European competition for Manchester Storm

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The Independent Online
Ice hockey

Manchester Storm are preparing to take a leap into the big time as Europe's ice hockey leaders announced details of the high-profile European League in Vienna yesterday.

After their successful inaugural season, winning promotion to the British Premier League, Manchester was confirmed as one of 20 clubs from 12 countries to contest this ambitious new venture.

Manchester was catapulted to European prominence because of the backing of a world-ranked venue - the Nynex Arena - and a huge fanatical following that regularly provided crowds of 15,000-plus for home matches.

The sport's governing body, the International Ice Hockey Federation, revealed that more than pounds 3m had been earmarked to launch the new league and another pounds 1m will go towards providing television coverage.

The European Hockey League will begin in September with the teams playing each other in midweek in a tournament that will culminate with semi-finals and finals late in January.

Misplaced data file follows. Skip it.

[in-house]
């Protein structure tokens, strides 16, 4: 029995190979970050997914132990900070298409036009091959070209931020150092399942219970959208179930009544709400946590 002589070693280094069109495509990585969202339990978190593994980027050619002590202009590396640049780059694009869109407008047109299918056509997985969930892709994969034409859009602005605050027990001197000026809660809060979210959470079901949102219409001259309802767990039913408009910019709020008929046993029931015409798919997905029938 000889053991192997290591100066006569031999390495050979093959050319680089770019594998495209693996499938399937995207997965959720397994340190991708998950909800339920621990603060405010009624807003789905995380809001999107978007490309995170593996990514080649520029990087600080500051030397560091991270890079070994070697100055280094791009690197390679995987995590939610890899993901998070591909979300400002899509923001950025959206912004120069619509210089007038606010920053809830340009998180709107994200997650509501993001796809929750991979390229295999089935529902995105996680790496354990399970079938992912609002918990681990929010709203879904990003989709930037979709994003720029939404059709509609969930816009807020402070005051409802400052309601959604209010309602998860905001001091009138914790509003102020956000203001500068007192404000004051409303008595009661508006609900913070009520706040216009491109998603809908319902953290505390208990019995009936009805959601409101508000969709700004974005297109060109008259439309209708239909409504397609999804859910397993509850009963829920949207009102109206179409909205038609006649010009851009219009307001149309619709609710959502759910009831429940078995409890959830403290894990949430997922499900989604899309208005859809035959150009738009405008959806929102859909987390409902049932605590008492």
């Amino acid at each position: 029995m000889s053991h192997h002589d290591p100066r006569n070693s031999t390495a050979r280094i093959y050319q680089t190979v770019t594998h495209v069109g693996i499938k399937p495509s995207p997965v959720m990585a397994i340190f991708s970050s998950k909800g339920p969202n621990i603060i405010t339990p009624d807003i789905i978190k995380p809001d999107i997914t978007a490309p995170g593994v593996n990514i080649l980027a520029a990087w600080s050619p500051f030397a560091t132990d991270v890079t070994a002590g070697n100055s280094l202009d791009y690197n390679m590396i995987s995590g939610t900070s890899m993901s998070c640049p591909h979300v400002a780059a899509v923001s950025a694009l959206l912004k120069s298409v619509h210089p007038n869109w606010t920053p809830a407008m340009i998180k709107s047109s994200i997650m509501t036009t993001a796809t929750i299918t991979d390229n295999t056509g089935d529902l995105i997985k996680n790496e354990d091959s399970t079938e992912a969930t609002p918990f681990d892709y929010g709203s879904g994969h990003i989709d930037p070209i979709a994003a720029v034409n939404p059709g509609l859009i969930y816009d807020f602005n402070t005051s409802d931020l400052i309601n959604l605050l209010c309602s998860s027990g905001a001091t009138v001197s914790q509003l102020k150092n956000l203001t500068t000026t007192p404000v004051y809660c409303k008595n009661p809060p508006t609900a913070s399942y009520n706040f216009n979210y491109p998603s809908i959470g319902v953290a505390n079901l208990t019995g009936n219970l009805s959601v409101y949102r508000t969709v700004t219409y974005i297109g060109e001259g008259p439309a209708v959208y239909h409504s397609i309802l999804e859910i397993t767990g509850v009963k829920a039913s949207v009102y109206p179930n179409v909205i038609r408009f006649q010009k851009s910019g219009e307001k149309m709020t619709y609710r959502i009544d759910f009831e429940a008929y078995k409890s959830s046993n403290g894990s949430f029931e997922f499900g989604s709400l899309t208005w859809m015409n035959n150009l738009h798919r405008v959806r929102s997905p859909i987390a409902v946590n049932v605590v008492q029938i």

The new competition will replace the 30-year-old European Cup, which will continue but in a different format with Britain's Sheffield Steelers as home representatives.

That leaves both Sheffield and Manchester free to compete at weekends in another new competition, the British Super League, also scheduled to start in the autumn.

The format of the European Hockey League will resemble football's highly successful European Champions' League but only two reigning national champions will be included in the inaugural tournament - Lulea of Sweden and Jokerit Helsinki of Finland, though plans to include all of Europe's league champions will be phased in over several years.

But Manchester general manager, John Lawless, still intends to bring in another four or five players to strengthen his squad for these two demanding competitions.

Although the world's most powerful competition, the National Hockey League, will not be involved directly in the new European League, it has pledged to send a club to Europe in September 1997 to play in a three-team Super Cup against the European League champions and the winners of the European Cup.

The IIHF president, Rene Fasel, said he was aiming for an annual Super Cup that would eventually have the NHL's Stanley Cup champions against Europe's best clubs.

"This will take time, and I know the NHL has certain problems, but this is my dream," Fasel said.

"The European Hockey League and Super Cup are works in progress that will evolve over the next few years."